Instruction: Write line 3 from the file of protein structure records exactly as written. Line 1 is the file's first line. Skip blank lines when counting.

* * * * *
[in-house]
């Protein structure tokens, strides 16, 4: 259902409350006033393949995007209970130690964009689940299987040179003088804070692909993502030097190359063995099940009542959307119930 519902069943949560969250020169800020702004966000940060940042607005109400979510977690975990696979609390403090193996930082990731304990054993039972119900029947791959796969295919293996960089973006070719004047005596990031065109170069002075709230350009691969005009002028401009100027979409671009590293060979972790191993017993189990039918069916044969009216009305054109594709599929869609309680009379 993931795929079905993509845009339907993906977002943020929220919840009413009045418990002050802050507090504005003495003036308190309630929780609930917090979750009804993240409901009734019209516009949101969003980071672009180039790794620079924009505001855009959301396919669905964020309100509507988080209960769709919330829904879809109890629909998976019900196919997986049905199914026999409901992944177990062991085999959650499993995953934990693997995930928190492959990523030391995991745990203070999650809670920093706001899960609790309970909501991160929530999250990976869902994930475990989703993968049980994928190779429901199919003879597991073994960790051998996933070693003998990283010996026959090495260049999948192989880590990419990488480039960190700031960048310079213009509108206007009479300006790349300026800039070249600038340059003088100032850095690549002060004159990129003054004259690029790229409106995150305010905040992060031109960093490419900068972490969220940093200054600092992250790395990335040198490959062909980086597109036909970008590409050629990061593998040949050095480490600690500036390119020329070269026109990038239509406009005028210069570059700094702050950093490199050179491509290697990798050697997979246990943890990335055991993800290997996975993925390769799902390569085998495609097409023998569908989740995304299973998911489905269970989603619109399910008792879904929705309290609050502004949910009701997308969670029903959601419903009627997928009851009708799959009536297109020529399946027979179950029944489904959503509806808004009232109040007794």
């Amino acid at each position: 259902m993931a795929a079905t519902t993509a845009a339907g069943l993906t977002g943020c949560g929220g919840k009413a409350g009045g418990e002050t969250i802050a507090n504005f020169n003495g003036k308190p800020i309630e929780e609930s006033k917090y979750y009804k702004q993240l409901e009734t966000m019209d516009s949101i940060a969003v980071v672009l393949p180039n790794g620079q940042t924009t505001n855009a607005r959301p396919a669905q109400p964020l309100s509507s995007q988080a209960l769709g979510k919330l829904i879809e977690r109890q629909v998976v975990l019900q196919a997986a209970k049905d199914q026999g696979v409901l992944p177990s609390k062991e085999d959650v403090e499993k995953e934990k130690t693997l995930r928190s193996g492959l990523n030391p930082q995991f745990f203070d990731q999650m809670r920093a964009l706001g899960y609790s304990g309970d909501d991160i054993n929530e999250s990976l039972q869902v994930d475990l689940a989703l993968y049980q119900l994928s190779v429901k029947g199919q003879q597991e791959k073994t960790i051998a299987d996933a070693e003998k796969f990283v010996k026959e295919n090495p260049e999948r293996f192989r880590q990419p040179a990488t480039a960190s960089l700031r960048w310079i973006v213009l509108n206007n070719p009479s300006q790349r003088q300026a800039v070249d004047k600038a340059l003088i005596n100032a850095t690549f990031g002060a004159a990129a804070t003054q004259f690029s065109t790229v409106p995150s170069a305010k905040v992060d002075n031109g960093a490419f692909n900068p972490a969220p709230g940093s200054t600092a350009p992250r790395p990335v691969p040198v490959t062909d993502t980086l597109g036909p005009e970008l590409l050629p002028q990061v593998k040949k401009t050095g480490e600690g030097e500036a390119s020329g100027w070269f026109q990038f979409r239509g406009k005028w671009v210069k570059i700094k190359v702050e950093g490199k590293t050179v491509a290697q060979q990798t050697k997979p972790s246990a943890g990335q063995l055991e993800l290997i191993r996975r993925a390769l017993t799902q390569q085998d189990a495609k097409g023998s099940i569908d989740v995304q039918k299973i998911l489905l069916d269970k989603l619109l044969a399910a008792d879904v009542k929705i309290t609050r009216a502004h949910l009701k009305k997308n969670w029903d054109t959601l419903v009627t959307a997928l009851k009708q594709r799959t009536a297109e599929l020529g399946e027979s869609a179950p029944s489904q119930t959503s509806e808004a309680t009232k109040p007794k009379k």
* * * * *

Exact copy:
């Amino acid at each position: 259902m993931a795929a079905t519902t993509a845009a339907g069943l993906t977002g943020c949560g929220g919840k009413a409350g009045g418990e002050t969250i802050a507090n504005f020169n003495g003036k308190p800020i309630e929780e609930s006033k917090y979750y009804k702004q993240l409901e009734t966000m019209d516009s949101i940060a969003v980071v672009l393949p180039n790794g620079q940042t924009t505001n855009a607005r959301p396919a669905q109400p964020l309100s509507s995007q988080a209960l769709g979510k919330l829904i879809e977690r109890q629909v998976v975990l019900q196919a997986a209970k049905d199914q026999g696979v409901l992944p177990s609390k062991e085999d959650v403090e499993k995953e934990k130690t693997l995930r928190s193996g492959l990523n030391p930082q995991f745990f203070d990731q999650m809670r920093a964009l706001g899960y609790s304990g309970d909501d991160i054993n929530e999250s990976l039972q869902v994930d475990l689940a989703l993968y049980q119900l994928s190779v429901k029947g199919q003879q597991e791959k073994t960790i051998a299987d996933a070693e003998k796969f990283v010996k026959e295919n090495p260049e999948r293996f192989r880590q990419p040179a990488t480039a960190s960089l700031r960048w310079i973006v213009l509108n206007n070719p009479s300006q790349r003088q300026a800039v070249d004047k600038a340059l003088i005596n100032a850095t690549f990031g002060a004159a990129a804070t003054q004259f690029s065109t790229v409106p995150s170069a305010k905040v992060d002075n031109g960093a490419f692909n900068p972490a969220p709230g940093s200054t600092a350009p992250r790395p990335v691969p040198v490959t062909d993502t980086l597109g036909p005009e970008l590409l050629p002028q990061v593998k040949k401009t050095g480490e600690g030097e500036a390119s020329g100027w070269f026109q990038f979409r239509g406009k005028w671009v210069k570059i700094k190359v702050e950093g490199k590293t050179v491509a290697q060979q990798t050697k997979p972790s246990a943890g990335q063995l055991e993800l290997i191993r996975r993925a390769l017993t799902q390569q085998d189990a495609k097409g023998s099940i569908d989740v995304q039918k299973i998911l489905l069916d269970k989603l619109l044969a399910a008792d879904v009542k929705i309290t609050r009216a502004h949910l009701k009305k997308n969670w029903d054109t959601l419903v009627t959307a997928l009851k009708q594709r799959t009536a297109e599929l020529g399946e027979s869609a179950p029944s489904q119930t959503s509806e808004a309680t009232k109040p007794k009379k």